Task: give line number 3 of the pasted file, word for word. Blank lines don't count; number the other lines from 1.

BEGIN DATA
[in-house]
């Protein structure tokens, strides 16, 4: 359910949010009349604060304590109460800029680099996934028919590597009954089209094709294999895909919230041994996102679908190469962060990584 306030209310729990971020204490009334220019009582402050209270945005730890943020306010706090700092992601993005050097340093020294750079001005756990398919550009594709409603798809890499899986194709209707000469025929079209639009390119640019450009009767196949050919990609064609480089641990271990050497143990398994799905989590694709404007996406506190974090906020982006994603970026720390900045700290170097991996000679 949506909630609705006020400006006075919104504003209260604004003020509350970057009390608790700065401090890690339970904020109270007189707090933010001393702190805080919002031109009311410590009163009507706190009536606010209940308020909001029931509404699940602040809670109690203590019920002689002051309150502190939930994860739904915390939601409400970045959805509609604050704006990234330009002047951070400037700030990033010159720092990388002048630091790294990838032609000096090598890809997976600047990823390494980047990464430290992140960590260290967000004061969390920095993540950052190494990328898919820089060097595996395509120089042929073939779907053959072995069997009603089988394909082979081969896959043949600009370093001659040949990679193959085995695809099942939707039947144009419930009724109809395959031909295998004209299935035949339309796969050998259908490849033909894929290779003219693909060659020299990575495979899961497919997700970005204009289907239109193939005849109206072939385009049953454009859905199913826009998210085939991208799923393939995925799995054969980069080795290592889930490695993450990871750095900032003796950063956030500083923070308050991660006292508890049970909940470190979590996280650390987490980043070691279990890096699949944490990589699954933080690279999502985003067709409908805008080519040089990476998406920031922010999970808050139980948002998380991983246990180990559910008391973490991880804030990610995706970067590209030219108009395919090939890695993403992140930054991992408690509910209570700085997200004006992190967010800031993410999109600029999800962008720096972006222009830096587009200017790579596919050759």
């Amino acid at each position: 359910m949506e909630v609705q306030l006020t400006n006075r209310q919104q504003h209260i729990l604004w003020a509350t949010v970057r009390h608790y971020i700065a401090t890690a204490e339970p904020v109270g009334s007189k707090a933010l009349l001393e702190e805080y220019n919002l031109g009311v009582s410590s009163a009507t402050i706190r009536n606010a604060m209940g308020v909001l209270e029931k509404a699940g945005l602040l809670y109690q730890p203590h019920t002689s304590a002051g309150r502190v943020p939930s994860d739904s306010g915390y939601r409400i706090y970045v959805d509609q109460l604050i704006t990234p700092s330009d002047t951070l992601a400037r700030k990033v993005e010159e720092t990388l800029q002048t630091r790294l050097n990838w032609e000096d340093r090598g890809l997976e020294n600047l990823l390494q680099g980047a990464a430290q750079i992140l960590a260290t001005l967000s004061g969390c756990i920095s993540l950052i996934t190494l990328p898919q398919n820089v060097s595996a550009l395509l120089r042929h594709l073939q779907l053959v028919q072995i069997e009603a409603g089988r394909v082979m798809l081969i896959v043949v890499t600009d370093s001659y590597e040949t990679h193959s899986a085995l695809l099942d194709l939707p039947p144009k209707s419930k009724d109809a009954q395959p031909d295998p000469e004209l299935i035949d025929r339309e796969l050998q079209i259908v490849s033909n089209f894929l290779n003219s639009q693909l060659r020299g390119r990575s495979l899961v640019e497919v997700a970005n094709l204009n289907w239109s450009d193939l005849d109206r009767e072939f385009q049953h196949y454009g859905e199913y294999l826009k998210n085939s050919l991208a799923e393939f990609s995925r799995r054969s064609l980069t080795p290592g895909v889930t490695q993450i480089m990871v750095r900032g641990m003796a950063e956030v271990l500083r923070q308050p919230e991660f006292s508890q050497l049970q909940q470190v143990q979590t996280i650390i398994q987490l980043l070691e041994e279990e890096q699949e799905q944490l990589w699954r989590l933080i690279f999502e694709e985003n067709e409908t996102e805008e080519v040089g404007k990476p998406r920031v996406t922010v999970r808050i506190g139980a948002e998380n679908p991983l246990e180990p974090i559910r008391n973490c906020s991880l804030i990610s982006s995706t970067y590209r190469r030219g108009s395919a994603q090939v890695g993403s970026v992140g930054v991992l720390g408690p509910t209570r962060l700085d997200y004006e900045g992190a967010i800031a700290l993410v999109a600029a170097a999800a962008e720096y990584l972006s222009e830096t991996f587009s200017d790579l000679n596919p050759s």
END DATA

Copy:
């Amino acid at each position: 359910m949506e909630v609705q306030l006020t400006n006075r209310q919104q504003h209260i729990l604004w003020a509350t949010v970057r009390h608790y971020i700065a401090t890690a204490e339970p904020v109270g009334s007189k707090a933010l009349l001393e702190e805080y220019n919002l031109g009311v009582s410590s009163a009507t402050i706190r009536n606010a604060m209940g308020v909001l209270e029931k509404a699940g945005l602040l809670y109690q730890p203590h019920t002689s304590a002051g309150r502190v943020p939930s994860d739904s306010g915390y939601r409400i706090y970045v959805d509609q109460l604050i704006t990234p700092s330009d002047t951070l992601a400037r700030k990033v993005e010159e720092t990388l800029q002048t630091r790294l050097n990838w032609e000096d340093r090598g890809l997976e020294n600047l990823l390494q680099g980047a990464a430290q750079i992140l960590a260290t001005l967000s004061g969390c756990i920095s993540l950052i996934t190494l990328p898919q398919n820089v060097s595996a550009l395509l120089r042929h594709l073939q779907l053959v028919q072995i069997e009603a409603g089988r394909v082979m798809l081969i896959v043949v890499t600009d370093s001659y590597e040949t990679h193959s899986a085995l695809l099942d194709l939707p039947p144009k209707s419930k009724d109809a009954q395959p031909d295998p000469e004209l299935i035949d025929r339309e796969l050998q079209i259908v490849s033909n089209f894929l290779n003219s639009q693909l060659r020299g390119r990575s495979l899961v640019e497919v997700a970005n094709l204009n289907w239109s450009d193939l005849d109206r009767e072939f385009q049953h196949y454009g859905e199913y294999l826009k998210n085939s050919l991208a799923e393939f990609s995925r799995r054969s064609l980069t080795p290592g895909v889930t490695q993450i480089m990871v750095r900032g641990m003796a950063e956030v271990l500083r923070q308050p919230e991660f006292s508890q050497l049970q909940q470190v143990q979590t996280i650390i398994q987490l980043l070691e041994e279990e890096q699949e799905q944490l990589w699954r989590l933080i690279f999502e694709e985003n067709e409908t996102e805008e080519v040089g404007k990476p998406r920031v996406t922010v999970r808050i506190g139980a948002e998380n679908p991983l246990e180990p974090i559910r008391n973490c906020s991880l804030i990610s982006s995706t970067y590209r190469r030219g108009s395919a994603q090939v890695g993403s970026v992140g930054v991992l720390g408690p509910t209570r962060l700085d997200y004006e900045g992190a967010i800031a700290l993410v999109a600029a170097a999800a962008e720096y990584l972006s222009e830096t991996f587009s200017d790579l000679n596919p050759s």